Kevin Fowler, ‘Chippin’ Away’ – Album Review
In an interview with Taste of Country, Kevin Fowler shared that he hoped his new album ‘Chippin’ Away’ could satisfy his loyal Texas fan base while allowing him to grow nationally. The singer has actually been trying to do this for years, but bad luck and a few record labels gone belly up have slowed him down. ‘Chippin Away’ isn’t the album that’s going to make him an overnight superstar, but it’s certainly capable of allowing to “chip away” at the country’s conscience.
‘That Girl’ kicks off the project. It’s the song Fowler says his new record label, Average Joe’s Entertainment, plans to ship to radio stations nationwide. To judge the album on this single would be a little misleading. The uptempo rocker is polished and hooky, two things radio likes. It feels like a Jack Ingram song. That’s worrisome because although Ingram has done well with critics, he’s thus far had a tough time crossing the imaginary chasm that Fowler says runs along the Red River between Texas and Oklahoma.
There are many more great songs on ‘Chippin Away,’ but none one would also call “polished and hooky.” ‘Hell Yeah, I Like Beer,’ is loud and rowdy. The fan favorite has been the No. 1 song on the Texas charts for three weeks, and the video features a who’s who of Texas country celebrities. A nun would have trouble denying the urge to sing along on this fun bar anthem.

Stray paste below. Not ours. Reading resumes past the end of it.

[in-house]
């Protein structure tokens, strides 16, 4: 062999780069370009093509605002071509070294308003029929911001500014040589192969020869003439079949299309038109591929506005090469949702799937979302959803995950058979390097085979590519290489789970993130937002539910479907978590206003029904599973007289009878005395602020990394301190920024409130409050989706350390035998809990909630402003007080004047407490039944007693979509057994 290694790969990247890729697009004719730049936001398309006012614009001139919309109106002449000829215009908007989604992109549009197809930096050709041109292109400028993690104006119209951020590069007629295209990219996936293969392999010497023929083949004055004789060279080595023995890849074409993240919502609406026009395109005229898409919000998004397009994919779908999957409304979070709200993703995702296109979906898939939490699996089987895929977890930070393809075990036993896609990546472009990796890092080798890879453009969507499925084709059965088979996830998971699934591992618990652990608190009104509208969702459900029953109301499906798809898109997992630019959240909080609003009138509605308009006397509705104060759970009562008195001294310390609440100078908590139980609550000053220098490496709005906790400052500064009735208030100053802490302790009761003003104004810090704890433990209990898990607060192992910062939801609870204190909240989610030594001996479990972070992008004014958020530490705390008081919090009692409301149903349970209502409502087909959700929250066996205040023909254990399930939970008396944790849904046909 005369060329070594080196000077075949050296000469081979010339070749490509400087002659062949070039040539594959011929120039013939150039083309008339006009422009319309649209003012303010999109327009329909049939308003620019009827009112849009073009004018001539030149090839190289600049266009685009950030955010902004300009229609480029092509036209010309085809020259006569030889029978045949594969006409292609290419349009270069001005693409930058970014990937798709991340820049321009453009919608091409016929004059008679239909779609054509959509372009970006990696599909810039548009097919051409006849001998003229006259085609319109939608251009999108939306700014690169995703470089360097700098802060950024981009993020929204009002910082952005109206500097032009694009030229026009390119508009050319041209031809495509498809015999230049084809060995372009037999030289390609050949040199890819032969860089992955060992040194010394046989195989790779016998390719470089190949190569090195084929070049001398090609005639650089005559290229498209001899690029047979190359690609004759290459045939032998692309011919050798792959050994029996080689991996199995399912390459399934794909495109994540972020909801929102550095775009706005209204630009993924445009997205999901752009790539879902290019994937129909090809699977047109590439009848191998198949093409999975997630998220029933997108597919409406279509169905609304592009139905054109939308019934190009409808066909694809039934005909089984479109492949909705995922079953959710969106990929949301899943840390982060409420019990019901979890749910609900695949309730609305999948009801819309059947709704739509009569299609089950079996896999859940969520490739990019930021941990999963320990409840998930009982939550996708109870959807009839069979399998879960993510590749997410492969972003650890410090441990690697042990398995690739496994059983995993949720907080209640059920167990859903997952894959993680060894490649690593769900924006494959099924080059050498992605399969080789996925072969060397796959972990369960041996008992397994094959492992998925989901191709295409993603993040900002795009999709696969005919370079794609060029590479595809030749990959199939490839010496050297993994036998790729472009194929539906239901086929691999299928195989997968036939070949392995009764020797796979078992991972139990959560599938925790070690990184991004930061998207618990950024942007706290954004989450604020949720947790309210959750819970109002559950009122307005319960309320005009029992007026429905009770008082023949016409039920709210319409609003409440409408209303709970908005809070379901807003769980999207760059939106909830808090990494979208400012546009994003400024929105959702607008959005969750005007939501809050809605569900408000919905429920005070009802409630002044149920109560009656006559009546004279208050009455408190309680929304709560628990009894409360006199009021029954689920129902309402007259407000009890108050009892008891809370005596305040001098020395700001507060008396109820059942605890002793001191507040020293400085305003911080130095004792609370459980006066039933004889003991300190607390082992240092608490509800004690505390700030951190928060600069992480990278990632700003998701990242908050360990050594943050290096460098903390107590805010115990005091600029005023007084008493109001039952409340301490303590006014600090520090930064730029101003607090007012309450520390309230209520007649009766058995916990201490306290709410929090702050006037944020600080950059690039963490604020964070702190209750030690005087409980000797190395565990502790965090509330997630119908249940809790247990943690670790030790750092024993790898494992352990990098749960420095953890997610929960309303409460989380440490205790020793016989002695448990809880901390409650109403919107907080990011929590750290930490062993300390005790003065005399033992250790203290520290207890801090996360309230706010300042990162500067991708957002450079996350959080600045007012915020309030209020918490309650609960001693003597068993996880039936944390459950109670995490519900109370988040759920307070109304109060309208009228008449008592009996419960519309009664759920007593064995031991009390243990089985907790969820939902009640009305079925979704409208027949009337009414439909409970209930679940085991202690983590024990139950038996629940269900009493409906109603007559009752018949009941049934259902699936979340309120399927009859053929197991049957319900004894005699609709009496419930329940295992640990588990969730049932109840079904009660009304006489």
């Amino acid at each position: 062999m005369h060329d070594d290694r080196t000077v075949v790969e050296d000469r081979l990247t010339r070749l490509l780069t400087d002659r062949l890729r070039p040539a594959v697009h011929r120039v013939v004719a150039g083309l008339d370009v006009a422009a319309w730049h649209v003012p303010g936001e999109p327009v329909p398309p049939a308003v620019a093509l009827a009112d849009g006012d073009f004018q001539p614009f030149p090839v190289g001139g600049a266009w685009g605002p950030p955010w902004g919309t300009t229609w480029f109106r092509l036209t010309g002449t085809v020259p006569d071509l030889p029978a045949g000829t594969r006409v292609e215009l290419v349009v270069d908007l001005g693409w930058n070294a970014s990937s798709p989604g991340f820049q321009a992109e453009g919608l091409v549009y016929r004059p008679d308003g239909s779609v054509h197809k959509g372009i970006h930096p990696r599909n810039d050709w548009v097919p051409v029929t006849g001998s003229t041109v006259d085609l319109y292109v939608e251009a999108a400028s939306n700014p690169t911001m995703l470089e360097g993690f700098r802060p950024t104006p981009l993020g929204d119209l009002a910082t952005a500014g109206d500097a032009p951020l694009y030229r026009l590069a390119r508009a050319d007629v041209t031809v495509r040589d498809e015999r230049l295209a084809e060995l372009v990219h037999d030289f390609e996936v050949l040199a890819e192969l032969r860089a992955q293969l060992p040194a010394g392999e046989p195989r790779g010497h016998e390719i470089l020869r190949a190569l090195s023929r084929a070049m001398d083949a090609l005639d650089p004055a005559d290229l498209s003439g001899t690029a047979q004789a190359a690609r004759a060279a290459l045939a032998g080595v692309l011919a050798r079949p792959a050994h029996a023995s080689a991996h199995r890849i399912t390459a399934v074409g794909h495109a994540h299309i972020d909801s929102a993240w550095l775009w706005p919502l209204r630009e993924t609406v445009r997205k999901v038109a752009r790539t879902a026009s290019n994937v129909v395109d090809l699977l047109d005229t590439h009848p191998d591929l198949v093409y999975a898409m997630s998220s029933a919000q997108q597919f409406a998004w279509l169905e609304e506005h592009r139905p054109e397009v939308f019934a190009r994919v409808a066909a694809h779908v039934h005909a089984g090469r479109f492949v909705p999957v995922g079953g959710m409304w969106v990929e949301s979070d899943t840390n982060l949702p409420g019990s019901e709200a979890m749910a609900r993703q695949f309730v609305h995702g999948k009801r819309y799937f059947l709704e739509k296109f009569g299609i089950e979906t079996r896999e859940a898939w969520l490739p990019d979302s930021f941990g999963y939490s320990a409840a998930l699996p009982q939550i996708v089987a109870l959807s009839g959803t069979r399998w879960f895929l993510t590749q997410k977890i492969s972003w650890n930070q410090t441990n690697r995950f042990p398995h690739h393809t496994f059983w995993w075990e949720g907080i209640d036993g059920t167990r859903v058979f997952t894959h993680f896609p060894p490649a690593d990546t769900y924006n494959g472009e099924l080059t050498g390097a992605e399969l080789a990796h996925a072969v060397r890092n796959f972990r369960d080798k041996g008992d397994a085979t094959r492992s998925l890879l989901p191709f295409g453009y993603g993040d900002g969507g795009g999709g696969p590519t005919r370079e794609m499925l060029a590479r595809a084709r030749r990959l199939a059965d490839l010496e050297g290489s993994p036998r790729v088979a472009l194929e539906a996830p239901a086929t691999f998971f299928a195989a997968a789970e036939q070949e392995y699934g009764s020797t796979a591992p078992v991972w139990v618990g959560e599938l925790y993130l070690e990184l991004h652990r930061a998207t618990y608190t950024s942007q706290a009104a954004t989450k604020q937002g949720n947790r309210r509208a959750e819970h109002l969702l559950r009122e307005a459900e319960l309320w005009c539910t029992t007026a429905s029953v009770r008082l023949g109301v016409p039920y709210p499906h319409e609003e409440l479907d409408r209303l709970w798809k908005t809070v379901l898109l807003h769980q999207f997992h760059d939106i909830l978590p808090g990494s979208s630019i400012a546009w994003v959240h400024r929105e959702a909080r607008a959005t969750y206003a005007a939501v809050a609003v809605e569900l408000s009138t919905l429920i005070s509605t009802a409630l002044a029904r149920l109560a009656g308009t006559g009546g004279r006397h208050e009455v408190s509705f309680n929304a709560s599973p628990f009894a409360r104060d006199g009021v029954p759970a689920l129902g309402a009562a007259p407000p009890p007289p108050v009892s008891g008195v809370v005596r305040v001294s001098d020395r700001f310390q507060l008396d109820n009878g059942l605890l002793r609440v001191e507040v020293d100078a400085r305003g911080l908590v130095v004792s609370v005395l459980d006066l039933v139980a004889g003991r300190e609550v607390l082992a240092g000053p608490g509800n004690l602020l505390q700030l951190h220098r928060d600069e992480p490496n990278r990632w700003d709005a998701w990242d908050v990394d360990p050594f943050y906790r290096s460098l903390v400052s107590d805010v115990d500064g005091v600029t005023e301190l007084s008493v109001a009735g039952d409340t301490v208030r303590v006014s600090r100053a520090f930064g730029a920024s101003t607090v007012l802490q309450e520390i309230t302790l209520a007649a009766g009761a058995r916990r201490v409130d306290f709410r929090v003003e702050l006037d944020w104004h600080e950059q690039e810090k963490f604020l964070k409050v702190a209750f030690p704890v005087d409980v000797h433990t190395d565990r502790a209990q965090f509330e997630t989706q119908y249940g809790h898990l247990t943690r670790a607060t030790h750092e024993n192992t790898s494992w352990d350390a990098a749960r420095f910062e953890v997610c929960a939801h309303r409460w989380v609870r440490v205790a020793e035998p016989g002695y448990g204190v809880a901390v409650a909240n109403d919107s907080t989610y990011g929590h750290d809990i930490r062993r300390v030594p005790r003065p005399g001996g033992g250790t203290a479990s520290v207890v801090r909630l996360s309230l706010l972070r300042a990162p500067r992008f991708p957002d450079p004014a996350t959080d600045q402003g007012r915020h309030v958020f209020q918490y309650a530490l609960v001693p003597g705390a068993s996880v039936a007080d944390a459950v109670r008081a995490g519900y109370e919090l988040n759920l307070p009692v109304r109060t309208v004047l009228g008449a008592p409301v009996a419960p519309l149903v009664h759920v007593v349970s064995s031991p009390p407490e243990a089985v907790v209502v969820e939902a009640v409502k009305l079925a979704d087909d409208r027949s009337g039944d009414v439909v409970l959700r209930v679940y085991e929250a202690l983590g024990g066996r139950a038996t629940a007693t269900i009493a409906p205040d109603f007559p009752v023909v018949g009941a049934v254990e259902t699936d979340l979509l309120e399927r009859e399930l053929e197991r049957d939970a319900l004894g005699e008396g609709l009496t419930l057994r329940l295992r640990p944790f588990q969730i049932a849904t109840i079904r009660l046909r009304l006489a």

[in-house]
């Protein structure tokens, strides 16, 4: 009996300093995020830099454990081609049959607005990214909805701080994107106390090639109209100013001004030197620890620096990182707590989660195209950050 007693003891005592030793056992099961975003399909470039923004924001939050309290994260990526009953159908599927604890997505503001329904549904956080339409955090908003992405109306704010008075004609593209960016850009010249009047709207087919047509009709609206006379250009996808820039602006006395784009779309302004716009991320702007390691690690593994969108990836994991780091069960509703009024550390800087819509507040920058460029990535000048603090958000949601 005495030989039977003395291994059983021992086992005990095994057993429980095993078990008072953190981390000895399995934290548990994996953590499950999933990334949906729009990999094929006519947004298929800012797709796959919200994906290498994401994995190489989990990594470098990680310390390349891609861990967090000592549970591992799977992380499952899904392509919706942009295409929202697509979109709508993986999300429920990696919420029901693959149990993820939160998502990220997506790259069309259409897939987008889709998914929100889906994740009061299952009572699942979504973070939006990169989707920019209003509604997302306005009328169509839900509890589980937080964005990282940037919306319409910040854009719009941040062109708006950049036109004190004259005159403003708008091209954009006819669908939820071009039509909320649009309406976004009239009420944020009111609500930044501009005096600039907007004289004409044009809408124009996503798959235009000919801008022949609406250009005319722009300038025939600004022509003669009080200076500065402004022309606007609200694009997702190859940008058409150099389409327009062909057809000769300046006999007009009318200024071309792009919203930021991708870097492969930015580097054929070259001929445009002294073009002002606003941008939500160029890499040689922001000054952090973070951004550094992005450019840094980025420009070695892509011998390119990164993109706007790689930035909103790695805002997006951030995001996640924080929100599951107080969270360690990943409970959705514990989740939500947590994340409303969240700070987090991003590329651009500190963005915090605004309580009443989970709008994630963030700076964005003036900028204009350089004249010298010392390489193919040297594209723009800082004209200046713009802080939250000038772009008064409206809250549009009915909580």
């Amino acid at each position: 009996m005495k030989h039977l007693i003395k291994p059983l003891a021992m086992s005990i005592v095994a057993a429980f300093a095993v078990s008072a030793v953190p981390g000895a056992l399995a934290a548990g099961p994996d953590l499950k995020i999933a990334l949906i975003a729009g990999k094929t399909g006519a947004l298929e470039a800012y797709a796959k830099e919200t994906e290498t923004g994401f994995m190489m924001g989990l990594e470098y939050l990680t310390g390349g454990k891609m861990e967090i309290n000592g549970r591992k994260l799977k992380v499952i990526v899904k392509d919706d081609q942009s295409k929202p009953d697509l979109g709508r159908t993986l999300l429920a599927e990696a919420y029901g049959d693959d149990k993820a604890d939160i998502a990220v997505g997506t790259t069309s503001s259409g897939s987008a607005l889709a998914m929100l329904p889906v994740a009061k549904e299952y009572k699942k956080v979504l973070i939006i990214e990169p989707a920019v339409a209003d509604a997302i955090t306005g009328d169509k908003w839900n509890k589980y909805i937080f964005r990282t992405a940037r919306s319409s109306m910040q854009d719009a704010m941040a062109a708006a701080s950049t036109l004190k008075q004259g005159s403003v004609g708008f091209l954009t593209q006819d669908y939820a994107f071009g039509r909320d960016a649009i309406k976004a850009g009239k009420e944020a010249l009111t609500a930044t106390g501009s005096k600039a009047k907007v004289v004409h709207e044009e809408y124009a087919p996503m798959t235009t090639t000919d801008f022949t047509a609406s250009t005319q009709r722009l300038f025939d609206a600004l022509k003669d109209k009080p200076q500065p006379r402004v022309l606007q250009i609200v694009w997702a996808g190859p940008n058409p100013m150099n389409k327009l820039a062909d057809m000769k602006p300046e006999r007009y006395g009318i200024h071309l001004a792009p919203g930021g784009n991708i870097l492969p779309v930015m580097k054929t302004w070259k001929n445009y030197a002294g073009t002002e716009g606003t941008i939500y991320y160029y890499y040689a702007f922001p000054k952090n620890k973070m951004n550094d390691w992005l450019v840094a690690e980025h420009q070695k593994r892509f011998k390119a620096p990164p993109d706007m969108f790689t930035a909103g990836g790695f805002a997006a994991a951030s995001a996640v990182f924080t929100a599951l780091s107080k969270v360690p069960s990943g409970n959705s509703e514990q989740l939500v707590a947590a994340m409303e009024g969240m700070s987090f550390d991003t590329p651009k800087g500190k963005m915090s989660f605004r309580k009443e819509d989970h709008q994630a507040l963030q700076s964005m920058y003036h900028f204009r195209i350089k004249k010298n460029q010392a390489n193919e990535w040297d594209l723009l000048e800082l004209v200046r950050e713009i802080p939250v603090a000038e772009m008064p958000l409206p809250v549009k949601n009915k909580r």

‘Daddies and Daughters’ is yet another style of song — there really is no theme to rely upon on this album. Fowler tells this tender story from personal experience, as he has three daughters between ages four and 16. Although his hard-partying fans may not admit it, there will be tears shed during the ballad. “Daddies and daughters / Have something no one else does / Unique and special kind of love / It’s hard to explain / How men tough as leather / Can turn to velvet when she smiles / Worlds apart as they may seem / There’s nothing like the love between / Daddies and daughters.”
‘Beer Money’ and ‘Girl in the Truck’ continue the back-and-forth volley; the later is reminiscent of songs by another Texas singer named Mark Chesnutt. The ping-pong nature of the album was intentional, Fowler says. He and producer David Lee Murphy weren’t out to create a concept. They just picked the 11 best songs. Depending on personal tastes, that strategy is inevitably going to create a few low points on this roller coaster.
Few will argue that the title track is one of them. ‘Chippin’ Away’ is the song that describes Fowler’s career thus far, but it’s easy for any plucky, hard-working so-and-so to relate to the lyric. Success tastes best when it’s hard earned, after all, and while the Texas singer won’t soon be mentioned in the same breath as men named Kenny and Blake, there’s no telling what can come if he keeps plugging along.